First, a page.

1408 (2007)

Starring: John Cusack, Samuel L Jackson, Mary McCormack

Directed by: Mikael Håfström

Rating: 1 2 3

John Cusack and Samuel L Jackson in the Stephen King adaptation 1408

Now, you know me (possibly): when it comes to movies, I'm shamelessly mainstream. I'll take Ridley Scott over Lars von Trier any day. But when it comes to horror movies, I can be a bit of snob, tending to turn my (not insignificant) nose up at anything that reeks of the multiplex (so that's popcorn and rubber cheese nachos, I guess).

But you have to make an exception for Stephen King, even if the last time I was actually scared in one of his on-screen adaptations, I was still at school and Kathy Bates was turning James Caan into an oogy mess. But what the hell, it's Friday night, and I thought I'd give haunted hotel shocker 1408 a whirl.

The premise of the film is simple, and really rather obvious. Mike Enslin (John Cusack) is a cynical ghostbuster who earns a living writing rubbishy 'most haunted' tourist guides. What was that? A Stephen King hero who's a writer? Next you'll be telling me he's not fulfilling his literary potential, has gone through a messy relationship breakdown and, despite having given up smoking, keeps a single cigarette with him as part of his writing ritual. Blimey, you must be psychic.

Enslin, on the other hand, is definitely not psychic, but a confirmed debunker of all things spiritual. Which is why, when he's sent a mysterious postcard warning him not to stay in room 1408 of the Dolphin Hotel in New York, he's determined to do just that, despite the fact that the room as been the scene of over 50 deaths since the hotel opened at the turn of the last century (which of course, by American standards, makes it 'incredibly old').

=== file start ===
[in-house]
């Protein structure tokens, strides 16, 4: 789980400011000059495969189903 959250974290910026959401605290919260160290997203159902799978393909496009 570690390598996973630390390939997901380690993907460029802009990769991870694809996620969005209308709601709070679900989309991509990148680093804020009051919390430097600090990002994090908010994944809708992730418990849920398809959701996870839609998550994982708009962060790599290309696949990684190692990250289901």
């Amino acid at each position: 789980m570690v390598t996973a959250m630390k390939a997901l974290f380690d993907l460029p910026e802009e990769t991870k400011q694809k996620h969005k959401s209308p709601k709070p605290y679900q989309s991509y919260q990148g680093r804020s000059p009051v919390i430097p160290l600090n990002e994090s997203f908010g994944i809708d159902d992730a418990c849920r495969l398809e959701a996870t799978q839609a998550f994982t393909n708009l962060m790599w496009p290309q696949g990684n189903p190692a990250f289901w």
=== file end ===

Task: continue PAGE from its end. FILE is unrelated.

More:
'It's a f**king evil room,' hisses smooth-talking hotel manager Gerald Olin (Samuel L Jackson) (well, you didn't expect him to get through an entire film without being made to say the f-word did you?) And, well, yes it is, especially at first, when a series of creepy little incidents and freaky, almost subliminal camera shots of blood and death set the ghostly scene nicely, establishing an unsettling atmosphere of that's really quite disturbing.

John Cusack cracks up in 1408

But as things get messy in the usual Stephen King stylee (sinks that ooze blood, walls that spontaneously crack apart, weird, masked, axe-wielding gimps that suddenly appear then disappear again – you know the sort of thing) the film itself gets decidedly less scary (for which read 'not actually scary at all' – unless you're a squeaky twelve-year-old girl pretending to be fifteen). But fear not (or otherwise) – there are a few good twists down the line, even if the ending is a bit obvious.

Like Secret Window, 1408 is a fairly mediocre film saved by a committed and charismatic central performance (Johnny Depp/John Cusack) and a splendidly OTT supporting act (John Turturro/Samuel L Jackson). Sure, it's entertaining enough, and there are edge of seat shocks aplenty but watching it was a bit like déjà vu, and it's a shame to see run of the mill fodder like this take central screen while an intelligent chiller like Joshua goes unseen.

It's not a completely stupid film: there is (just about) room for an 'is it a ghost or is he mad' dilemma. Is the room really haunted, or is someone playing tricks? Is Enslin drunk or has Olin drugged him? Or has the loss of his cute, bug-eyed daughter sent him round the bend? And perhaps the somewhat overblown SFX can be read on a psychological level as the outward manifestations of Enslin's inner torment. But is the completely pointless creepy old bloke crawling around in the ventilation shaft really a representation of old, unresolved issues in our hero's head? Or did some bigshot holding the purse strings yell: 'Stop! This horror movie isn't scary! We need a completely pointless creepy old man crawling round the ventilation shaft!' And when the money men start pulling the scary strings… well, isn't that an oogy mess?

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